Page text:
Dar es Salaam — The government has pledged to create an enabling environment for the cosmetics sector to thrive as it seeks to get a bogger pie of the $532 billion industry globally.
Gracing the official launching of the Tanzania Cosmetology Association (TCA) in Dar es Salaam yesterday, the minister for Health, Community Development, Gender, Elderly and Children, Ms Ummy Mwalimu, said Tanzania currently enjoys a paltry three per cent of the multibillion dollar industry.
The minister said Tanzania has a huge potential to generate money from the cosmetics industry, pledging government support for small and medium size industries. “We will offer full support for all enterprises that will be producing safe cosmetics for healthy use… I promise that, when I leave here, I will liaise with the National Bureau of Statistics (NBS) to include cosmetics as among the sectors that will contribute massively to the GDP [gross domestic product],” she said.
Production of major oils from locally-grown raw materials – such as avocados and coconuts – as well as products like soap, gives the government hope that the sector’s potential is huge. She It was, therefore, high time that cosmetology was included in educational curricula to enable people involved in the sector understand the basic knowledge and hazards of using dangerous chemicals to produce cosmetics for human use.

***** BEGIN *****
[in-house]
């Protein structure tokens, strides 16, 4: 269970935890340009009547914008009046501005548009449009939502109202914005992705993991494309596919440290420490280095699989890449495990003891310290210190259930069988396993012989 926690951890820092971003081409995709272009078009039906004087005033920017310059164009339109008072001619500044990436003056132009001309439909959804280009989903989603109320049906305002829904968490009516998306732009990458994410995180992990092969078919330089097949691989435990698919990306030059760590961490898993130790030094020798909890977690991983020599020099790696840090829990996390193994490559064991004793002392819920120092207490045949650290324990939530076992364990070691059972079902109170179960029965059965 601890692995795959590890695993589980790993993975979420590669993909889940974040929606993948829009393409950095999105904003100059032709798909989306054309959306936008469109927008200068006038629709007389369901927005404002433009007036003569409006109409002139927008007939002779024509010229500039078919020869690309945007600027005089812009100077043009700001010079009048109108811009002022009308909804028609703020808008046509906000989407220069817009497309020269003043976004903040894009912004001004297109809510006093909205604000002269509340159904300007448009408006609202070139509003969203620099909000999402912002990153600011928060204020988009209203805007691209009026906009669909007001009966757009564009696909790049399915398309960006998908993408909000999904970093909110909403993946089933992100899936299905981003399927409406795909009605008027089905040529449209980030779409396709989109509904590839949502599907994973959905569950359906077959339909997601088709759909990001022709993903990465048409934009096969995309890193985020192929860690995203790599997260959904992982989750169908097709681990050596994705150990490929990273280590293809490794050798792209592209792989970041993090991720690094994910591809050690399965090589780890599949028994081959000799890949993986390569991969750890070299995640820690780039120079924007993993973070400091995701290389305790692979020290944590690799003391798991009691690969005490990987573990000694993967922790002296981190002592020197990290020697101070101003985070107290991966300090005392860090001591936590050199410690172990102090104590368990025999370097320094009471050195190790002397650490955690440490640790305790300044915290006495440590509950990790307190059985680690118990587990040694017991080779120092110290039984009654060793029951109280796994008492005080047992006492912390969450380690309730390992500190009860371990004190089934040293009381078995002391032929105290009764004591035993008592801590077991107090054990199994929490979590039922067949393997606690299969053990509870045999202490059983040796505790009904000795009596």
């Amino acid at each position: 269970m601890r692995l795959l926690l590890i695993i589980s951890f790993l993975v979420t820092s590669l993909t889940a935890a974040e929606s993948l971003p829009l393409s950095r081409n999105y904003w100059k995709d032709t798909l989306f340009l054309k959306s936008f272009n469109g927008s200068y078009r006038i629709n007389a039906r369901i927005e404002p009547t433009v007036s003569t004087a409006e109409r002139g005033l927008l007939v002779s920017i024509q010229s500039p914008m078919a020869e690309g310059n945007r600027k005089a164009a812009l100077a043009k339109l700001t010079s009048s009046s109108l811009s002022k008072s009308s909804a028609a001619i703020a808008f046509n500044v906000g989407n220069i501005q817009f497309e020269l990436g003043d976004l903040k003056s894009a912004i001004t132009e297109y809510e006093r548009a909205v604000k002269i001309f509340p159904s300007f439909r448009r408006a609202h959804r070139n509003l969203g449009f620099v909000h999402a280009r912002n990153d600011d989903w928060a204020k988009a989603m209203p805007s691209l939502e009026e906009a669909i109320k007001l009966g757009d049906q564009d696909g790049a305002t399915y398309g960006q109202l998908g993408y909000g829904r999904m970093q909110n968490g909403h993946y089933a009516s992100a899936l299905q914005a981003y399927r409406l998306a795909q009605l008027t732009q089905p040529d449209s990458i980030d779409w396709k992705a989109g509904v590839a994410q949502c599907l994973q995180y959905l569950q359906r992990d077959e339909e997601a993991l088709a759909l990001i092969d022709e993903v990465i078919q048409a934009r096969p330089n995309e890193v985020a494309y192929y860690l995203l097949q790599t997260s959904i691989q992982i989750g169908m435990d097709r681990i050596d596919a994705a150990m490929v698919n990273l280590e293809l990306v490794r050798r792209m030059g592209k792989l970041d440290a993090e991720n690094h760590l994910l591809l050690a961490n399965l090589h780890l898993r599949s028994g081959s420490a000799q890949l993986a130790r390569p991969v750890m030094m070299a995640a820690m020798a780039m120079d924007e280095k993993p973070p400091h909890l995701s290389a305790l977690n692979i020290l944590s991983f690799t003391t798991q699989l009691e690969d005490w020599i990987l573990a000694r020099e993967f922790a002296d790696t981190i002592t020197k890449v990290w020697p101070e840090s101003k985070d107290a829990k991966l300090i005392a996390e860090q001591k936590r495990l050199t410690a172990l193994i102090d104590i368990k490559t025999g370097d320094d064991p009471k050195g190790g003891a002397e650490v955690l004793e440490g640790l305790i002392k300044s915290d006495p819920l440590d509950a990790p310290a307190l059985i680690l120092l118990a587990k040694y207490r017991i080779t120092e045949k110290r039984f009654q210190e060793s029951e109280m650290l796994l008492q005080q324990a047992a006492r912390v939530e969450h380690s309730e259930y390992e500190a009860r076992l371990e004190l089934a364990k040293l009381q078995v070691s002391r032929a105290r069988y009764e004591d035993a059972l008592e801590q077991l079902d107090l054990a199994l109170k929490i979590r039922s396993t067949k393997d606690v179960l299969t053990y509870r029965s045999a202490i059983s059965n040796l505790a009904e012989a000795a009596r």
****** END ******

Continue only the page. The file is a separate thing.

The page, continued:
According to her, in 2005 there were 2,416 new cancer patients, bringing the total number to 7,649, most of them being victims of cosmetics made from harmful chemicals.
In another development, a director from the Chief Chemist Office, Mr Sabanitho Mtega, said globally 355,000 people are harmed annually by substandard cosmetics. Two-thirds of the victims are from developing countries, including Tanzania.
So, cosmetics producers should heed advice from experts regarding hazardous chemicals.
“Harmful cosmetics cause cancer, kidney failure, hair loss, infertility, loss of body immunity, brain damage and other health problems,” he said.
In the event, the government was taking action to control rampant use of hazardous chemicals and promote ‘healthy cosmetics.’
For her part, the TCA chairperson, Shekha Nasser, said Tanzania was not earning enough from cosmetology, which will be a $863 billion industry by 2028. She said Kenya, South Africa and Nigeria were currently reaping big from the industry.
“The sector needs to be supported because it has the potential to create jobs, contribute to the economy – and support the government in its industrialisation agenda,” she said.